USDA terminates leafy green marketing agreement

By Aarian Marshall

© Copyright Agri-Pulse Communications, Inc.



WASHINGTON, Dec. 5, 2013 - USDA announced today it is terminating the leafy green marketing agreement (LGMA), even after four years' worth of public meetings, public comments and department work. LGMA would have allowed industry to develop and oversee leafy green handling guidelines within constraints set by FDA and other regulators.   

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USDA says the abrupt shift in policy is due to incoming Food Safety Modernization Act (FSMA) rules, some of which will have implications for the leafy green industry.

[FSMA's] ongoing rulemaking may affect fundamental aspects of the proposed leafy green vegetable marketing agreement program,” the agriculture department wrote in the Federal Register. “As a result, it is appropriate to terminate the leafy green vegetable marketing agreement rulemaking proceeding at this time.”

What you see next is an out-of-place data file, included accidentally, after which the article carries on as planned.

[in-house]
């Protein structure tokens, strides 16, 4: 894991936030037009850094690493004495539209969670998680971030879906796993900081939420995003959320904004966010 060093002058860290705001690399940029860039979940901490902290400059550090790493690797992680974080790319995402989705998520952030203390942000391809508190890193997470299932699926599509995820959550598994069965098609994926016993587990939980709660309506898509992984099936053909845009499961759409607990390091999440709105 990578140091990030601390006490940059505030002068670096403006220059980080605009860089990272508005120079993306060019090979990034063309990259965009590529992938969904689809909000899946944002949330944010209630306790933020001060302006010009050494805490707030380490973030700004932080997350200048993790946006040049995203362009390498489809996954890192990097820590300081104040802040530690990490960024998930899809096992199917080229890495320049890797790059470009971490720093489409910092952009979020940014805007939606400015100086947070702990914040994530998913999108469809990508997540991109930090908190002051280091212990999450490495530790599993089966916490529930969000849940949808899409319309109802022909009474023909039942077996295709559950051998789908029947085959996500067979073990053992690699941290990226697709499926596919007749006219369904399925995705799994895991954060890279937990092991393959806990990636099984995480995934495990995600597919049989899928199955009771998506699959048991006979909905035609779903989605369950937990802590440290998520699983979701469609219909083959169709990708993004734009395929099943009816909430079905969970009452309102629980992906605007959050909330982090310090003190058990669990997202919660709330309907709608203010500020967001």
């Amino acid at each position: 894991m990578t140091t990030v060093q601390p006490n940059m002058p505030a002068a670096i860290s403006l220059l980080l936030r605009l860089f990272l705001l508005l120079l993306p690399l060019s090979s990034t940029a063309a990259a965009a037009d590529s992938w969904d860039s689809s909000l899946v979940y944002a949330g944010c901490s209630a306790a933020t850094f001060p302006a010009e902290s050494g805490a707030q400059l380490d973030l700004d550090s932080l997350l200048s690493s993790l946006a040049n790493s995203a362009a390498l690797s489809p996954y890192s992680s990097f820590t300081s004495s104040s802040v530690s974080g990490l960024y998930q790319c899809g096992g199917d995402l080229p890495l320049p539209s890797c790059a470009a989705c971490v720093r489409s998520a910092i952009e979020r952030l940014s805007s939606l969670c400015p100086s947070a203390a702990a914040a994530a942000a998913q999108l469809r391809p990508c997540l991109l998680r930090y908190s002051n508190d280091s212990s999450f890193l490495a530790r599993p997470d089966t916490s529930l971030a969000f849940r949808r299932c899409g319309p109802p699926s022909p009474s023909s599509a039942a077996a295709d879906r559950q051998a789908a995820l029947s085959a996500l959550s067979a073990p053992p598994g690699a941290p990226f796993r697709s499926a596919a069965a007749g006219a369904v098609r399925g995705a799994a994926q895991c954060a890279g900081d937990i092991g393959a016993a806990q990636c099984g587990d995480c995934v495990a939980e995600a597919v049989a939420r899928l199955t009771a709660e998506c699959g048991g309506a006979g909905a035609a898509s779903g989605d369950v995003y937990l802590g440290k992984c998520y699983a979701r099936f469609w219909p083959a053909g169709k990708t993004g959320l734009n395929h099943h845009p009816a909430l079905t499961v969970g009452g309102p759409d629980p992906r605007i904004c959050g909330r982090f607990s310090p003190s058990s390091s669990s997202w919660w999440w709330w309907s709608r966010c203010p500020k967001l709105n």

Western Growers, a produce association based in Arizona and California, said it was “disappointed” with USDA's decision. President and CEO Tom Nassif said the industry had now wasted “hundreds of man hours in the development of a proactive approach that would have afforded leafy green producers across the country an opportunity to craft their own food safety programs with oversight from USDA and FDA.”

LGMA agreements remain in Arizona and California, where they were first conceived after a 2006 E. coli outbreak devastated the spinach sector. USDA's decision to terminate the national program will not affect those states' food safety systems.

“Hopefully, with the termination of this rule proceeding, USDA can re-engage in food safety in a meaningful way and work constructively with reluctant parties to foster a culture and commitment to food safety,” Nassif concluded.

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